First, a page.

JOIN
OUR EMAIL LIST!
Gary Gershoff via Getty Images

During her acceptance speech for a prestigious honor at the 2020 Greater New York Human Rights Gala, Kristin Chenoweth navigated the typically rocky waters of religion and LGBTQ rights through her characteristic beaming smile and charismatic flare.

With a playful demeanor throughout the speech, the star of the original Broadway Wicked production expressed her stance that bridging the gap isn't merely possible, but ideal.


This year, at its largest Gala event in the country, the 2020 Human Rights Campaign awarded the annual "Global Ally for Equality Award" to Broadway, TV and film actor Chenoweth.

In a press release put out before the event, HRC President Alphonso David outlined why the Tony and Emmy winning actor deserved the honor.

"Kristin Chenoweth is a dynamic, multi-faceted artist who has used her platform to lift up the LGBTQ community."
"On the stage, screen and beyond, Chenoweth is leaving her mark while proudly standing with us as a powerful ally and advocate."

Chenoweth was over the moon about the win, clearly reverent to HRC's important mission and impact, as the star's caption on an Instagram post drove home.

"Humbled, honored, inspired, grateful... Thank you for the most beautiful evening, @humanrightscampaign. YOU are the change we need in the world!"

And although the Emmy and Tony winner sent all the credit to the Human Rights Campaign, the internet is sending some love her way too.

julie_james/Instagram


garyboltz/Instagram

Chenoweth's acceptance speech followed right along with the HRC's overall mission statement, a pledge as succinct as it is meaningful:

"As the largest national lesbian, gay, bisexual, transgender and queer civil rights organization, HRC envisions a world where LGBTQ people are ensured of their basic equal rights, and can be open, honest and safe at home, at work and in the community.

The full, 7-minute speech charms and empowers.

youtu.be

With typical levity, Chenoweth kicked off the speech with a key takeaway from her meeting with Naomi Campbell, who was honored the same night with HRC's "Global Advocacy Award."

"I realized I was the size of her one leg, ladies and gentlemen," grinned Chenoweth from behind a podium that nearly reached her shoulders.

But Chenoweth quickly moved on to a story that reminded all why she was there.

She shared her childhood experience when, on the schoolyard in her home state of Oklahoma, a friend of hers was called a "dyke."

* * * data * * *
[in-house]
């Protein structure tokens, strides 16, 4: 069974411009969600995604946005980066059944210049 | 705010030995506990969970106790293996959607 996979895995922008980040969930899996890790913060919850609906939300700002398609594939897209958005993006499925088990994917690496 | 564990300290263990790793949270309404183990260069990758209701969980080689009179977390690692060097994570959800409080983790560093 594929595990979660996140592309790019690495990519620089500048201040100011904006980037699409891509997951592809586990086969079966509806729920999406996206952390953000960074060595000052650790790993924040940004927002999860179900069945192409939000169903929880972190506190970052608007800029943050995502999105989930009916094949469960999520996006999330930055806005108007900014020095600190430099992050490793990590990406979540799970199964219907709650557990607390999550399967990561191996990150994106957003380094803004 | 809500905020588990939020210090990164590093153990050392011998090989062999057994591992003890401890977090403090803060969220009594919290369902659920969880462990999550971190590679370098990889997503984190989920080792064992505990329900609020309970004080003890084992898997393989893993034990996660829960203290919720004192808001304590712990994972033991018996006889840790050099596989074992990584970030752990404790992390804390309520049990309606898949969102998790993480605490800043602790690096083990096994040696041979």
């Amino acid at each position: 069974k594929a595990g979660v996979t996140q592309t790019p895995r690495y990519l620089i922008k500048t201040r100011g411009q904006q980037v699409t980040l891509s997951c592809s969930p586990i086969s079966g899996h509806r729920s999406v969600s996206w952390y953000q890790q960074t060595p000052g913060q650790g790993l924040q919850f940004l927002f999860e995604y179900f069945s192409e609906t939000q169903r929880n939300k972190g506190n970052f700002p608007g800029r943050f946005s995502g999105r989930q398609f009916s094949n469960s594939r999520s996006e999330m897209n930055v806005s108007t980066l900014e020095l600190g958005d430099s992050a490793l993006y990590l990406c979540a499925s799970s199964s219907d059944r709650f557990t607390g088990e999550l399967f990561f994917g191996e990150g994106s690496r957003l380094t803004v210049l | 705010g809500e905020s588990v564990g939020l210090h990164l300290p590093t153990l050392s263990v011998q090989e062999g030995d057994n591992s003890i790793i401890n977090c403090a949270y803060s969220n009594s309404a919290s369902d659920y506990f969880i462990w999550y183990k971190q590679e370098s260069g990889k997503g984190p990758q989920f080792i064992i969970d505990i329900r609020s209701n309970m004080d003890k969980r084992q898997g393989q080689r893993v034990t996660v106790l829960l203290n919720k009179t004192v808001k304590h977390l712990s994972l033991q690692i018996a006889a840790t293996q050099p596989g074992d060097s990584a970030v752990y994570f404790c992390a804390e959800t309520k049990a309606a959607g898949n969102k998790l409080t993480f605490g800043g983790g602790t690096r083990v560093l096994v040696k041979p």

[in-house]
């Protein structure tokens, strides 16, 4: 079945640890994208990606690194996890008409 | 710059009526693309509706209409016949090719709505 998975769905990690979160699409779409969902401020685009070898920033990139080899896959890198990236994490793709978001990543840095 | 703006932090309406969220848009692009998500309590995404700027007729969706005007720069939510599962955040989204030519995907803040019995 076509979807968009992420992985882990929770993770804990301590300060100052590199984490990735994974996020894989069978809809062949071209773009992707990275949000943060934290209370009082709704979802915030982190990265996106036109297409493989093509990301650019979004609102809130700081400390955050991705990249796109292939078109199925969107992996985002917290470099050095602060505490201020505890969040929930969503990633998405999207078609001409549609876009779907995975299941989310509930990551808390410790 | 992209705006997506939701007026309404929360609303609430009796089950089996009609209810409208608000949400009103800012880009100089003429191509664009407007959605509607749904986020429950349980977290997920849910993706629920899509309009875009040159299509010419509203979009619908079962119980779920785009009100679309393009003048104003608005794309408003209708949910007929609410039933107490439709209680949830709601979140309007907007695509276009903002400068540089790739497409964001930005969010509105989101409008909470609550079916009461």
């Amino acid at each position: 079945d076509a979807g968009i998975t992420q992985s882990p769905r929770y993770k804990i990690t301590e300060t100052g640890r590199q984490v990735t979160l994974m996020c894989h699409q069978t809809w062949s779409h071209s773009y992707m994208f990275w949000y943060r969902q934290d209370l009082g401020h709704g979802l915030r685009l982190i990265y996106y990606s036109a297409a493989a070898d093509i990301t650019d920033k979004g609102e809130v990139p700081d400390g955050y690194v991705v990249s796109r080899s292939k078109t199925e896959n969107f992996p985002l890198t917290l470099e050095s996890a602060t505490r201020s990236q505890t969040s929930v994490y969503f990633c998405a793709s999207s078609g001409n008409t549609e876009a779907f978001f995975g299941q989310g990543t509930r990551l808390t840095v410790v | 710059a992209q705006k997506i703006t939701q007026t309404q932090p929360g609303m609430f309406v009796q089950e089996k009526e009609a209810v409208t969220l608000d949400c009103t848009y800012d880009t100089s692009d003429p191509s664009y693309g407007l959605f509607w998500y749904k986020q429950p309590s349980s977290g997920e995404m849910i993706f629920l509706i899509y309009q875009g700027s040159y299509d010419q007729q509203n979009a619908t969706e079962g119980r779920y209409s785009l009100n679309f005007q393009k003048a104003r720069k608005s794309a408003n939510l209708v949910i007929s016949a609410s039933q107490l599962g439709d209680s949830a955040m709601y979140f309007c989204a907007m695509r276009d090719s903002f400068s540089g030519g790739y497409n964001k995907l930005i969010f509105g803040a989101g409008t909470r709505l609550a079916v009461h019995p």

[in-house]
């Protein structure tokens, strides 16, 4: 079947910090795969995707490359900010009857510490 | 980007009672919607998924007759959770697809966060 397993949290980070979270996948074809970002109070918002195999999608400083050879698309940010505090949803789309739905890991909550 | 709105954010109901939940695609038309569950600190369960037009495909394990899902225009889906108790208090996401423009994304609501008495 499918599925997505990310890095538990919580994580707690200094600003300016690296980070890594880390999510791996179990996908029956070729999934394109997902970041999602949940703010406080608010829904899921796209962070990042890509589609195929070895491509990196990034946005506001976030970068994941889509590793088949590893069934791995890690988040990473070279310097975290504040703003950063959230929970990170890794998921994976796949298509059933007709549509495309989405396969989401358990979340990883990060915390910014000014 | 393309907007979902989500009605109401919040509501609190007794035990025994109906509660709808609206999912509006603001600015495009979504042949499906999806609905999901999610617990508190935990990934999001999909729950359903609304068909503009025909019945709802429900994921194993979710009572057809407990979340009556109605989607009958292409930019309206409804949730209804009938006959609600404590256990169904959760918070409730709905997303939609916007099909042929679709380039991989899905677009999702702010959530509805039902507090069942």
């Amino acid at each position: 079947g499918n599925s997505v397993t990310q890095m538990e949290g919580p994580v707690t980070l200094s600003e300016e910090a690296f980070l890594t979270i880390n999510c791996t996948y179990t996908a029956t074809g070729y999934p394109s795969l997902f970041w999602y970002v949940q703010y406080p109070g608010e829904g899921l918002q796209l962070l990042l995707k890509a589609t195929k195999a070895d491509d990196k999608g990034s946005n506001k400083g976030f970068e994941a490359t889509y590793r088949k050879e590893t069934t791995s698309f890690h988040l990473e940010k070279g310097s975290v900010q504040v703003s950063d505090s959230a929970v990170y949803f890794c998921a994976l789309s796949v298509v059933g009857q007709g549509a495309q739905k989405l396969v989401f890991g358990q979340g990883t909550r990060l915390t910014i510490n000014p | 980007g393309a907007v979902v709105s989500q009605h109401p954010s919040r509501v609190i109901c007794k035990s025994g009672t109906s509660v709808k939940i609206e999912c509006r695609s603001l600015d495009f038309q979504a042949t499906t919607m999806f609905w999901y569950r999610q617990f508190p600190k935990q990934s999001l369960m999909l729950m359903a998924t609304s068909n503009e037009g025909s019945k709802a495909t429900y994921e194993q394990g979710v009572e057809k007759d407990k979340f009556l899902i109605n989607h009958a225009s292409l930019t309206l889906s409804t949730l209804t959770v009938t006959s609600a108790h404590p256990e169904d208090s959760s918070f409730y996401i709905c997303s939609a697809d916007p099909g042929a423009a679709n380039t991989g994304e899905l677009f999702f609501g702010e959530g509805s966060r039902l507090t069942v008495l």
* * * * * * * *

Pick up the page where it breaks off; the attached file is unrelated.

At home, Chenoweth's mother did two things. First, she explained a dyke as "a woman who loves another woman." And second, she said she didn't see any problem with that.

Addressing the crowd directly, Chenoweth brings her faith into the equation, positioning it in service to acceptance, rather than opposed to it:

"As an adopted child...people say they don't believe in miracles...I say, 'thank you God for putting me in the right family'."

Chenoweth continues with another tale, this one from her time as a Freshman at Oklahoma City University, when a gay friend of hers confided that he was ready to go to Hell for his sexuality.

Again, Chenoweth's family showed that faith and LGBTQ activism can swim in the same pond, this time from the words of her grandmother.

"You know what I do? I read the bible like I eat fish."
"I take the meat that serves me well, but I don't choke on a bone."

Throughout the whole speech, Chenoweth reminded that her LGBTQ acceptance comes from a core, gut feeling. She repeatedly stated:

"I'm just speaking my truth."
Pixabay

Knowing how to comfort someone is a skill that not everybody has. In fact, some of us outright suck at it.

It doesn't make you a bad person - maybe you're awkward under pressure, or uncomfortable, or didn't have healthy models of empathy. Maybe you just panic and don't know what to do.

Keep reading... Show less

Manipulation is designed to be stealthy. We hardly recognize it when it's happening to us because our abuser has forced it to appear under wraps.

But when we recognize it for what it really is, we really feel like we've been smacked across the face. There is no other descriptor for it. Usually we've trusted and loved those that manipulated us.

Keep reading... Show less
Image by Anita S. from Pixabay

Just as new mothers encounter the sudden, influential developments of powerful hormone changes, protective instincts, and milk production, so new fathers undergo some key changes of their own.

Their socks become exclusively white, climbing higher up the calf than ever before. All their shorts sprout cargo pockets and clunky belt loop cell phone holders. They start to really lean in to their old records.

Keep reading... Show less
Image by Patricia Srigley from Pixabay

Cleaning up is hard enough when it's just clearing a month of dust bunnies. Can you imagine cleaning the debris left by murder, suicide and violence? I have a really great friend who used to do crime scene clean-up for a living. The pay is incredible; it starts at $55 an hour. But there is a much higher cost in mental well being. Death affects you in ways you don't always feel immediately. My friend has stories of nightmares, depression and pain after leaving scenes of horror. Why make all that money just to spend it on therapy? It takes a certain type of person.

***TRIGGER WARNING. CONTENTS ARE SENSITIVE ***

Redditor u/MemegodDave wanted to hear from the people who have the stomach to come in after crime and tragedy

to try to bring back some form of normalcy to the location by asking... People who make their living out of cleaning murder scenes, accidents and the like, what is the worst thing you have experienced in your career?

Keep reading... Show less